October 07, 2001
By Raffique Shah
THE country's attorneys all seem to agree that Prime Minister Basdeo Panday cannot be removed from office unless there is a successful vote of no confidence in his government in Parliament. They argue that the Constitution is crystal clear on the matter and allows the President no discretion, either on the removal of the PM or on calling a general election if or when the PM so advises him. If anything, this concurrence of opinions by our army of attorneys illustrates in a most graphic manner why some wise person concluded many years ago that the law is an ass. And if I must interpret this statement as literally as our attorneys do the provisions of the Constitution, then all lawyers are asses (a simple case of singular and plural, strictly according to textbooks on English grammar).
When attorneys argue that the Constitution is restrictive, they are absolutely correct. They cannot be faulted in interpreting the law so narrowly, especially when they are coming from the colonial mindset that is endemic to the profession. I imagine, too, they are all thinking of this political crisis ending up before the courts where our judges, too, seem to be stuck in the letter-of-the-law mode, where there is little room for examining the spirit of the law. So, the view is that Panday stays on as Prime Minister for as long as there is no vote of no confidence moved against his government, or he refuses to resign.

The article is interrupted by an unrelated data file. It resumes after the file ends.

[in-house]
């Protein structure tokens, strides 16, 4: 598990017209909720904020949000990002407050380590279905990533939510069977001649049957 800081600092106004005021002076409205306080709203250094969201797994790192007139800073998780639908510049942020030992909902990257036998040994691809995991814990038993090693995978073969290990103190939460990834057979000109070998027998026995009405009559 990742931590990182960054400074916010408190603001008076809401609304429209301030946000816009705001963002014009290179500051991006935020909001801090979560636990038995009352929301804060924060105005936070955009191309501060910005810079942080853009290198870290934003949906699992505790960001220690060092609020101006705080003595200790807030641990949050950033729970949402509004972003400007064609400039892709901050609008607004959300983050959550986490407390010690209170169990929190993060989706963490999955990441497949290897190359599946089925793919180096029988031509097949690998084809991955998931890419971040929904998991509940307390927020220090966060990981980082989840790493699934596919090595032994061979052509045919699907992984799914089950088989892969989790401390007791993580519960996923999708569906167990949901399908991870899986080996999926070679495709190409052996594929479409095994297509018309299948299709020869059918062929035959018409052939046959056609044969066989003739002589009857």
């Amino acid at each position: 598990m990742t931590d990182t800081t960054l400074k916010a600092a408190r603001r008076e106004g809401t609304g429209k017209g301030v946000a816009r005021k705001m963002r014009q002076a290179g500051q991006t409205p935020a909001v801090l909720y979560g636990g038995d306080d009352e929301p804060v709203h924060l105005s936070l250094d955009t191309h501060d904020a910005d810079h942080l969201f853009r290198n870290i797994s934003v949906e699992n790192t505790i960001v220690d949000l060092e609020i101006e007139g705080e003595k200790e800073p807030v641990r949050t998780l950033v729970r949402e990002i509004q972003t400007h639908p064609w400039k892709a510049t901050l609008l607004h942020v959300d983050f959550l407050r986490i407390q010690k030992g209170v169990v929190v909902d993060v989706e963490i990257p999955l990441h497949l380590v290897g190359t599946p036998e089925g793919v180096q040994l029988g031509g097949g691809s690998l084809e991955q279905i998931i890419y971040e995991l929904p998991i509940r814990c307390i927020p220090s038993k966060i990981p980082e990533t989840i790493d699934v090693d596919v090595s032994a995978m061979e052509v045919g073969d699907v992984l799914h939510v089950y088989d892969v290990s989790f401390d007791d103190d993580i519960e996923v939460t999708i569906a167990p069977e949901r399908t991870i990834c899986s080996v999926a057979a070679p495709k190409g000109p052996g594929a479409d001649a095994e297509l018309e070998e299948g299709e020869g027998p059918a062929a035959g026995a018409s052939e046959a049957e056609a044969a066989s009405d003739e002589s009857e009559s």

I should, however, like to paint a hypothetical picture of this unfolding political drama that will expose the stupidity of this constitutional straightjacket. As Friday's sitting of the House demonstrated, Panday and 15 MPs cannot govern the country effectively. They will be allowed only to pass legislation that meets with the approval of the majority. Now, if tomorrow ten more MPs were to withdraw their support from Panday and the UNC, the PM can still sit in his chair and govern, matters not how absurd, how farcical this situation may be. And to take the ridiculous to the sublime, what if all but he and the Attorney General remain in the Government benches, while the others desert him for whatever reasons?
Clearly, if we reason the way the attorneys do, the two-member government will remain in power, since the Constitution allows it. So the other 34 members refuse to bring a vote of no confidence in the government, Parliament is "hog-tied", but the Constitution does not allow for the President to act. His Excellency therefore sits in President's House, watches as his Parliament degenerates into a joke, and he twiddles his thumbs—or better still, uses them to read and re-read the Constitution. Taken to its extreme, such a farcical situation can continue for a full five years until the term of office of the two-man or five-man or 16-man government comes to an end in accordance with the Constitution.